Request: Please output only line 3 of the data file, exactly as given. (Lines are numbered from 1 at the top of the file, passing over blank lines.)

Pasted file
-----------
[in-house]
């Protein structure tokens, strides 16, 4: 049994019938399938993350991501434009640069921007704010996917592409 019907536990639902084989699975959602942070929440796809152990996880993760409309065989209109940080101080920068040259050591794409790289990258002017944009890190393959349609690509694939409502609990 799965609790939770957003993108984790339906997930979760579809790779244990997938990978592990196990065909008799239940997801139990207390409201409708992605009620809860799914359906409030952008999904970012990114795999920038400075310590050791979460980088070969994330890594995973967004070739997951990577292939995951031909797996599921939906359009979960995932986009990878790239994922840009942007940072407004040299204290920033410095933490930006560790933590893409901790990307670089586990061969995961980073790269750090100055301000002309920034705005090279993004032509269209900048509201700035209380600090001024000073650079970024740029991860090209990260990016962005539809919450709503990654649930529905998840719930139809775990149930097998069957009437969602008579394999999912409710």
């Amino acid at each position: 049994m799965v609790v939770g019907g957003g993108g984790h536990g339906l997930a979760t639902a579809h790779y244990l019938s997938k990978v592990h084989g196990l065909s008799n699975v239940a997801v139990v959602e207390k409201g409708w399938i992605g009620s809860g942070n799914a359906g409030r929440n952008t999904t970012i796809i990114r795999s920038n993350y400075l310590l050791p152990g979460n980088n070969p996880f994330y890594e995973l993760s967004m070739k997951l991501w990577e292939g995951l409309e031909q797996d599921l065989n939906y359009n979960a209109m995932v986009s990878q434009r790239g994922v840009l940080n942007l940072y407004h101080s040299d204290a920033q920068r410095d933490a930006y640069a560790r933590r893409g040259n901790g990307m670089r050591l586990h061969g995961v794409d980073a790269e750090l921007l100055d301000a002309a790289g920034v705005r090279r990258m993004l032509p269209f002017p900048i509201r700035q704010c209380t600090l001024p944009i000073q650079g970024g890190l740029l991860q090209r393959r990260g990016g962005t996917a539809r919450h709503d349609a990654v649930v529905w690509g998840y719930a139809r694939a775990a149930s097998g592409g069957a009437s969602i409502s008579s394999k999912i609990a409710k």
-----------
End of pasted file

């Amino acid at each position: 049994m799965v609790v939770g019907g957003g993108g984790h536990g339906l997930a979760t639902a579809h790779y244990l019938s997938k990978v592990h084989g196990l065909s008799n699975v239940a997801v139990v959602e207390k409201g409708w399938i992605g009620s809860g942070n799914a359906g409030r929440n952008t999904t970012i796809i990114r795999s920038n993350y400075l310590l050791p152990g979460n980088n070969p996880f994330y890594e995973l993760s967004m070739k997951l991501w990577e292939g995951l409309e031909q797996d599921l065989n939906y359009n979960a209109m995932v986009s990878q434009r790239g994922v840009l940080n942007l940072y407004h101080s040299d204290a920033q920068r410095d933490a930006y640069a560790r933590r893409g040259n901790g990307m670089r050591l586990h061969g995961v794409d980073a790269e750090l921007l100055d301000a002309a790289g920034v705005r090279r990258m993004l032509p269209f002017p900048i509201r700035q704010c209380t600090l001024p944009i000073q650079g970024g890190l740029l991860q090209r393959r990260g990016g962005t996917a539809r919450h709503d349609a990654v649930v529905w690509g998840y719930a139809r694939a775990a149930s097998g592409g069957a009437s969602i409502s008579s394999k999912i609990a409710k």